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October 13, 2011

Can the Euro Be Saved?

Report by Columbia Business School professor discusses flaws in eurozone design, potential solutions for the euro area crisis, and potential outcomes

To speak to Professor David Beim or to receive the paper, please contact Sona Rai at or (212) 854—5955.

NEW YORK—October 13, 2011—Columbia Business School Professor David Beim, Professor of Professional Practice, Finance and Economics, and Bernstein Faculty Leader, Sanford C. Bernstein & Co. Center for Leadership and Ethics, recently issued a report that explains why only radical action can save the eurozone’s common currency.

Professor Beim’s paper first explores three deep flaws in the euro’s design that have combined to undermine the common currency. 

The first flaw is that the euro includes too many countries whose economies are not similar. For example, Germany and Greece cannot realistically use the same currency. If they try to do so, a payments problem soon arises: trade no longer clears between them, Germany over–exports and Greece over–imports. The relatively cheap imports drive down local Greek producers. The country will inevitably fall into depression, just as Argentina did a decade after locking its currency to the dollar.

The second flaw is that the euro area has no effective governance system to resolve the payment problems it has created. Decisions require the separate consent of 17 sovereign governments. This precludes taking timely and decisive action, so the system seems adrift.

The third flaw is the most serious. The European Central Bank (ECB), on a consolidated basis, holds over €1 trillion of bonds and loans to eurozone member governments and banks. These are risky assets. A very substantial portion is surely derived from stressed countries. If these were to default, who would bail out the ECB? Since this prospect is so frightening, the ECB has for two years prevented the economically rational solution of default and restructuring from even being debated. They have maintained the illusion that all such debt is risk–free, however, as the report poses, a system built on an illusion cannot last.

Given these vulnerabilities, policy is pointed in exactly the wrong direction. As Professor Beim’s paper emphasizes, when any borrower has borrowed too much he needs to have his debt reduced, as Mexico and Brazil had their debt reduced in 1989–91 under the Brady Plan. Lending an over–indebted borrower more only digs him in further and makes the ultimate default more costly. Greece needs to have its debt reduced, yet the euro leadership keeps raising ever larger funds to lend it more. This is completely unsustainable. If an orderly Greek default is not arranged a disorderly one will surely happen.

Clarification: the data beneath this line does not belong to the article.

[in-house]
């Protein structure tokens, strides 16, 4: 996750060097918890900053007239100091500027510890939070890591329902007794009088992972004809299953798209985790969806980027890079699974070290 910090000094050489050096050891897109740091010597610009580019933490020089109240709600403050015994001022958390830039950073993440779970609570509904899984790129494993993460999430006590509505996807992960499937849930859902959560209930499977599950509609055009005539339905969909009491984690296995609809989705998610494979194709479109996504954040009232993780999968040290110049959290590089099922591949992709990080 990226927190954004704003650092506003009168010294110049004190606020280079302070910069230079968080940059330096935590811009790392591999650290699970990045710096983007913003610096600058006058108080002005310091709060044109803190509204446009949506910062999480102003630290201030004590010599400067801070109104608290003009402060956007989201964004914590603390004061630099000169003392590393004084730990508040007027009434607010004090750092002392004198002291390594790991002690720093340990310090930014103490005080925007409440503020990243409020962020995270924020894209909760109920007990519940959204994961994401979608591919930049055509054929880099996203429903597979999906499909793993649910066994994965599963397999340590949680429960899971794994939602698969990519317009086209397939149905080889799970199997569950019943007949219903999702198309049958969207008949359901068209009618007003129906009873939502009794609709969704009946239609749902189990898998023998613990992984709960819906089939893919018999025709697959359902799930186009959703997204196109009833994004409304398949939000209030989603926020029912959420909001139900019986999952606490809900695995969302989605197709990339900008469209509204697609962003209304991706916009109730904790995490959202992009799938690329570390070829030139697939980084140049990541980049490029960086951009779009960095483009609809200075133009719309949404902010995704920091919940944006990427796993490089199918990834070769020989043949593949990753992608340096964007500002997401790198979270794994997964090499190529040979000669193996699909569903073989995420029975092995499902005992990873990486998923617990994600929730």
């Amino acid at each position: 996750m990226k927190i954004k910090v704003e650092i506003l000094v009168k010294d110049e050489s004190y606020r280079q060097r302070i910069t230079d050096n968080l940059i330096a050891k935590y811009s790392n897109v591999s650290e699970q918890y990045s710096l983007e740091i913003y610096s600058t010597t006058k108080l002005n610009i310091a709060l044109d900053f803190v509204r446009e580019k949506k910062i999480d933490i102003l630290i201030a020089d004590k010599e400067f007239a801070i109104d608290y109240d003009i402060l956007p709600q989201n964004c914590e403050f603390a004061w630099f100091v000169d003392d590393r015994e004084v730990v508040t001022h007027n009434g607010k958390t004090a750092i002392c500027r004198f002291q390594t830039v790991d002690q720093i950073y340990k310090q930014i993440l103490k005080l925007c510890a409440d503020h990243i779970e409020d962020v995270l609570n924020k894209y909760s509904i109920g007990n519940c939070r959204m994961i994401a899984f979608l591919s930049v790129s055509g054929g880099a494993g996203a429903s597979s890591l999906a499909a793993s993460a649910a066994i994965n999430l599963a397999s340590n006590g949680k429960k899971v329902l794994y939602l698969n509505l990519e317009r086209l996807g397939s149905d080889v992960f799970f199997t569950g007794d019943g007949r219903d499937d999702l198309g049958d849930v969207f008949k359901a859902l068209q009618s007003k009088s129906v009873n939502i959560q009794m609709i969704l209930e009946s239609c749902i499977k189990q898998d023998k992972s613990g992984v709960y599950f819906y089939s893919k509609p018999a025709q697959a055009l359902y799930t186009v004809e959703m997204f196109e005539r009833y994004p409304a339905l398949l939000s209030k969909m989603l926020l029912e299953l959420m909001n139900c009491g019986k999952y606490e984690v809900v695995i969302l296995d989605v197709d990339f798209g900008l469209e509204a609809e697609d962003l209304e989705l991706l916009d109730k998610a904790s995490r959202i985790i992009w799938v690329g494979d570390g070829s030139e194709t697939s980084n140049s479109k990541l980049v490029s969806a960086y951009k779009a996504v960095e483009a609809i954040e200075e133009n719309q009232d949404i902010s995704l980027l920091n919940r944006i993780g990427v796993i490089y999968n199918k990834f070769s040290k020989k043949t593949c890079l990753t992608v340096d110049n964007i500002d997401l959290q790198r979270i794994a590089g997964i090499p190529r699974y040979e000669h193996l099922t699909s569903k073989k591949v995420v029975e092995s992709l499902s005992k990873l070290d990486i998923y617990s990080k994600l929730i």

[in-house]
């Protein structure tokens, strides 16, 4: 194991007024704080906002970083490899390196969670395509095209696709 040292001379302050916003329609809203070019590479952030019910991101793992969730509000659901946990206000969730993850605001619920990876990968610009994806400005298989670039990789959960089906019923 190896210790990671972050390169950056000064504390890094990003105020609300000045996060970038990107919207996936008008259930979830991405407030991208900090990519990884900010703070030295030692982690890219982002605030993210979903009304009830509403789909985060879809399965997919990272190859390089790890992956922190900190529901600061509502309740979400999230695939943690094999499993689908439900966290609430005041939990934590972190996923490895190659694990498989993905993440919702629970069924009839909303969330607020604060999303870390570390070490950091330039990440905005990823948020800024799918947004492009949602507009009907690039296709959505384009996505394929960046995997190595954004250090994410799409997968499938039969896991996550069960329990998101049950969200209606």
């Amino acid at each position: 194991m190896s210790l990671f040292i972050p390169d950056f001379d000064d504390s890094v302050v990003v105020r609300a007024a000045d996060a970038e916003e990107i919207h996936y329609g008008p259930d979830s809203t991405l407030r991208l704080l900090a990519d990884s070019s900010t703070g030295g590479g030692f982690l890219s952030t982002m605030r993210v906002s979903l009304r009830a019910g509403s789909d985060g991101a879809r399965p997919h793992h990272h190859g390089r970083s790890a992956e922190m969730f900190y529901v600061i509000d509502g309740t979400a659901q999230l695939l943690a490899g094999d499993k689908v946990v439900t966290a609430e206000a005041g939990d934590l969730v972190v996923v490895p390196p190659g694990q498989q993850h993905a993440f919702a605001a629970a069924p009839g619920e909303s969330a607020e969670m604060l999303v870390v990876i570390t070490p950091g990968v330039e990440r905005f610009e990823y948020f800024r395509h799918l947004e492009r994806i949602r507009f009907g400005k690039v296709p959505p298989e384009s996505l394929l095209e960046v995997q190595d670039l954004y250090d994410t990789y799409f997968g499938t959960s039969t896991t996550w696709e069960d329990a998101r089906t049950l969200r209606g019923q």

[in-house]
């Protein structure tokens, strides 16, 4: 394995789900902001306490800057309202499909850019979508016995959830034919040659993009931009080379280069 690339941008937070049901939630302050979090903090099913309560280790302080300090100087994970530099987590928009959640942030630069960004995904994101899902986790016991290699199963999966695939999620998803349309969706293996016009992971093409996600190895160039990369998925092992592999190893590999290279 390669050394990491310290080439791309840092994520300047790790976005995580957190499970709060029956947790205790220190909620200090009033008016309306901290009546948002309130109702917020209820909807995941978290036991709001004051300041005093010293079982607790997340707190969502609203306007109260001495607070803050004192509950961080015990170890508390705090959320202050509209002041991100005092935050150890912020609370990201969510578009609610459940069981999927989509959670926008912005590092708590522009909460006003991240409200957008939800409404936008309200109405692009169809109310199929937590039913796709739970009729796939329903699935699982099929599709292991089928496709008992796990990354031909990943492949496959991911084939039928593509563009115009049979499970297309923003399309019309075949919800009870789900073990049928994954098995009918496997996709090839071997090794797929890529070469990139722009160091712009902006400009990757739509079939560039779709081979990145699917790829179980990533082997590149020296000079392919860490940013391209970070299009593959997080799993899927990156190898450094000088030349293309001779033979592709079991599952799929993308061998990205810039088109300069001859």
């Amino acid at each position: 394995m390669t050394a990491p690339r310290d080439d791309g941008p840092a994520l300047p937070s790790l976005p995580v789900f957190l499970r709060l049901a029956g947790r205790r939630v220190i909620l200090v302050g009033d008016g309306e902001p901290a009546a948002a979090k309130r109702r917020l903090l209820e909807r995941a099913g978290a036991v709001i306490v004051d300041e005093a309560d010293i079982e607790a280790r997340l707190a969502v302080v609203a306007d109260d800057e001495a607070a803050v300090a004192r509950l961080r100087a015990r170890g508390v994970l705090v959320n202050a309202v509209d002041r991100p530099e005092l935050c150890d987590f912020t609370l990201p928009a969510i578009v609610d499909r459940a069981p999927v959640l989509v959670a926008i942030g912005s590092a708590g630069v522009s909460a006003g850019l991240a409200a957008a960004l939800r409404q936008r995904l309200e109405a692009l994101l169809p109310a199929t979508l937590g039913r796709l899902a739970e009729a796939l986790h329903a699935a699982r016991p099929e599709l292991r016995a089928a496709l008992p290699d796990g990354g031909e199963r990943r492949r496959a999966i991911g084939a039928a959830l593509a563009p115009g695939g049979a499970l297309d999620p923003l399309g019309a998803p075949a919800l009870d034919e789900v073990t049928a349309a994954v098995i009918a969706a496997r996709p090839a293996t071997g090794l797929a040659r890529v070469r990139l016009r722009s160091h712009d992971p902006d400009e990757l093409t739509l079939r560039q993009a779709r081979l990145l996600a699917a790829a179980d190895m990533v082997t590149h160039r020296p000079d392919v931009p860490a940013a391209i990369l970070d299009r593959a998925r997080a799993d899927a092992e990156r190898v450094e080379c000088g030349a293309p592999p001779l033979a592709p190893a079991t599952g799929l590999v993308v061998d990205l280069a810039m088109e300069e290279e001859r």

The paper suggests a way the ECB might be able to limit contagion from a Greek default to Portugal and others: by accepting default but requiring that any defaulting country should be required to leave the euro area. Indeed Greece would quickly end its economic misery if it had its debt forgiven and re–established the drachma, just as Argentina quickly recovered after is default and new currency after 2001.

Professor Beim indicates possible ways in which the eurozone’s flaws could be addressed. However, all recommendations would require euro area leadership to take drastic action, and there is not much time left to implement policy before a potential downturn. Cracks are showing in both the north and the south. One or more northern countries could simply refuse to support the next round of bailouts. Or Greece could explode: street riots could get out of hand, and parliament could vote no confidence in the government and its cooperation with the “troika” of inspectors from the European Union, the ECB, and the IMF. This could quickly lead to bank runs.

If this occurred, either some countries would begin withdrawing, and/or or the ECB would agree to save the system by printing euros. Inflation would serve as a stealth tax to address imbalances — rising prices lower everyone’s living standards. Prof. Beim’s paper concludes that in extremis, inflation will likely appear to be the best option. This would be an ironic end, since the euro was deliberately set up to try to avoid inflation. 


About Columbia Business School

Led by Dean Glenn Hubbard, the Russell L. Carson Professor of Finance and Economics, Columbia Business School is at the forefront of management education for a rapidly changing world. The school’s cutting–edge curriculum bridges academic theory and practice, equipping students with an entrepreneurial mindset to recognize and capture opportunity in a competitive business environment. Beyond academic rigor and teaching excellence, the school offers programs that are designed to give students practical experience making decisions in real–world environments. The school offers MBA and Executive MBA (EMBA) degrees, as well as non–degree Executive Education programs. For more information, visit

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